In brief:

  • The cash supply of major central banks is going to increase by 70% in 2020, according to a report.
  • This marks a near doubling of the monetary base of central banks in the past 20 years.
  • Excessive money printing could bolster the argument for Bitcoin, experts argue.

The stock of central bank money will increase more in 2020 than it did over the last 20 years, according to research from French investment bank Natixis. 

According to the report, published May 15, the monetary base across OECD economies, which includes the US, the UK, the Eurozone, and Japan, is set to expand by around 70%.

The report primarily cites the fiscal deficits run up by world governments in response to the coronavirus. In response to endless money printing, central banks will be forced to continue monetizing mounting debt, say the researchers, thus increasing the overall supply of central bank reserves.


Per the research, this development will expand the monetary base by more than $10 trillion in 2020 alone.

OECD Monetary base (USDbn)
OECD Monetary base (USD Bln). Image: Natixis

To give some context, that's the same total amount added by OECD economies in the last two decades—and that's inclusive of the previous economic crisis.

Following the 2008 recession, when quantitative easing was first rolled out en masse, the monetary base of central banks witnessed a sharp incline, but nothing on this scale.

The research concludes that a fresh inflow of liquidity could potentially drive "upward pressure on asset prices," leading to a decorrelation between economic fundamentals and asset prices. Still, the repercussions of this kind of supply shock remain unprecedented.

Infinite amounts of cash

While these statistics are relatively shocking, they're not altogether unexpected. As reported by Decrypt governments, the world over has turned to the unabated use of qualitative easing to calm economic woes.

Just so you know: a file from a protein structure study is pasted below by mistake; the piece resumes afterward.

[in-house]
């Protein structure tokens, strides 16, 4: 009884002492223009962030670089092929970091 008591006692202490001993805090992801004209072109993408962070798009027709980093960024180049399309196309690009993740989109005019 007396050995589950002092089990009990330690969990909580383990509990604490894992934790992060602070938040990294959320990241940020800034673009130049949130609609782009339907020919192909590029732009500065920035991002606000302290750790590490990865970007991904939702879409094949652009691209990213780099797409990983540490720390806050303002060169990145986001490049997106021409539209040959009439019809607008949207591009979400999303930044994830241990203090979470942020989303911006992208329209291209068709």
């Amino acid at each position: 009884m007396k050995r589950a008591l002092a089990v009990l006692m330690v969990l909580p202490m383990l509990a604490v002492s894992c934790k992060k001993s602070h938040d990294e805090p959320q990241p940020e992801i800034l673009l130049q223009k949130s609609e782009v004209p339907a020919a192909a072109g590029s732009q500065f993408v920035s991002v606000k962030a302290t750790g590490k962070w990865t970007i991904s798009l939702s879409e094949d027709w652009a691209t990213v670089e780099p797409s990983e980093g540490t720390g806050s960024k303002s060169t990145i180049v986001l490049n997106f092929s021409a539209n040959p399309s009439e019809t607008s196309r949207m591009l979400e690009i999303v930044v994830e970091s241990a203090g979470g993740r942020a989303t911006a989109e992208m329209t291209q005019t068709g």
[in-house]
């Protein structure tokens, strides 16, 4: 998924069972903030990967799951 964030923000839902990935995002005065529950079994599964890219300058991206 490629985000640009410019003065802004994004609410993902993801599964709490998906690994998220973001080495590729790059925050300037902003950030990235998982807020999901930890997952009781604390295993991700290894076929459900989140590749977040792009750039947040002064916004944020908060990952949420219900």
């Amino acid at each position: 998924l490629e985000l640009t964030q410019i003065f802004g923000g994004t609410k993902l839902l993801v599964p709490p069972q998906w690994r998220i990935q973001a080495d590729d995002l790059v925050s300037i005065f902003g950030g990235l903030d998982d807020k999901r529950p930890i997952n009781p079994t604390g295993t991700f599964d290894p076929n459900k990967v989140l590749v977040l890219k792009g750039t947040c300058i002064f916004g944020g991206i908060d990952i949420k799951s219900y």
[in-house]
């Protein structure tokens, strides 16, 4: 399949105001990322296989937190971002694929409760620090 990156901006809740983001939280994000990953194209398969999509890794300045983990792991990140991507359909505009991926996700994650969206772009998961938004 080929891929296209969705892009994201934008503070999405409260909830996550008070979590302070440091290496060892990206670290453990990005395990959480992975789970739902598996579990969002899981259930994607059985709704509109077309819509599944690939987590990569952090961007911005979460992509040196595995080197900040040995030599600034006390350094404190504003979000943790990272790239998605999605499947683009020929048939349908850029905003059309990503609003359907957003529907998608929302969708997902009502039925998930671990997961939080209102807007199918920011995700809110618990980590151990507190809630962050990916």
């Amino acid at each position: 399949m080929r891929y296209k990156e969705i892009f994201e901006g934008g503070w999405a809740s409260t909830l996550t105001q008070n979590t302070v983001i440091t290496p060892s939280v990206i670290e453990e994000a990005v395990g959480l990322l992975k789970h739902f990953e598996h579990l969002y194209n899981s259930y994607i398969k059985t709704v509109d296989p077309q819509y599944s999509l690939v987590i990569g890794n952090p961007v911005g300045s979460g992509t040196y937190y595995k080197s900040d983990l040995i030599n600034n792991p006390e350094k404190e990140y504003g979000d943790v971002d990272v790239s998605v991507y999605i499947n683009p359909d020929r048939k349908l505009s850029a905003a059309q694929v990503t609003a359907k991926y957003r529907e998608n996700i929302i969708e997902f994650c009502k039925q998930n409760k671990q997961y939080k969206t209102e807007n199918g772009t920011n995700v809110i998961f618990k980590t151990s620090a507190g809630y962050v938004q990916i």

In the US alone, the Federal Reserve is printing an estimated $1 million every second. Consequently, in April, US government spending totalled $979.7 billion. As a result, national debt breached a record $25 trillion at the start of May.

Speaking on 60 minutes, President of the Federal Reserve Bank of Minneapolis, Neel Kashkari, recently said, "There's enough cash in the financial system, and there's an infinite amount of cash at the Federal Reserve. We will do whatever we need to do to make sure there's enough cash in the banking system."

For many, this form of monetary policy has led to a strengthened argument for Bitcoin.

Billionaire tech mogul and crypto-critic, Mark Cuban is among them. Speaking on a recent episode of the Pomp Podcast,  Cuban suggested that expanding the money supply could provide a solid narrative for Bitcoin.

"It's Bitcoin's potential benefit if everything goes into the shitter because we're printing so much money, and there's global implications, Bitcoin has something to deal with and something to say," said Cuban, adding, "if we don't, Bitcoin's got nothing."

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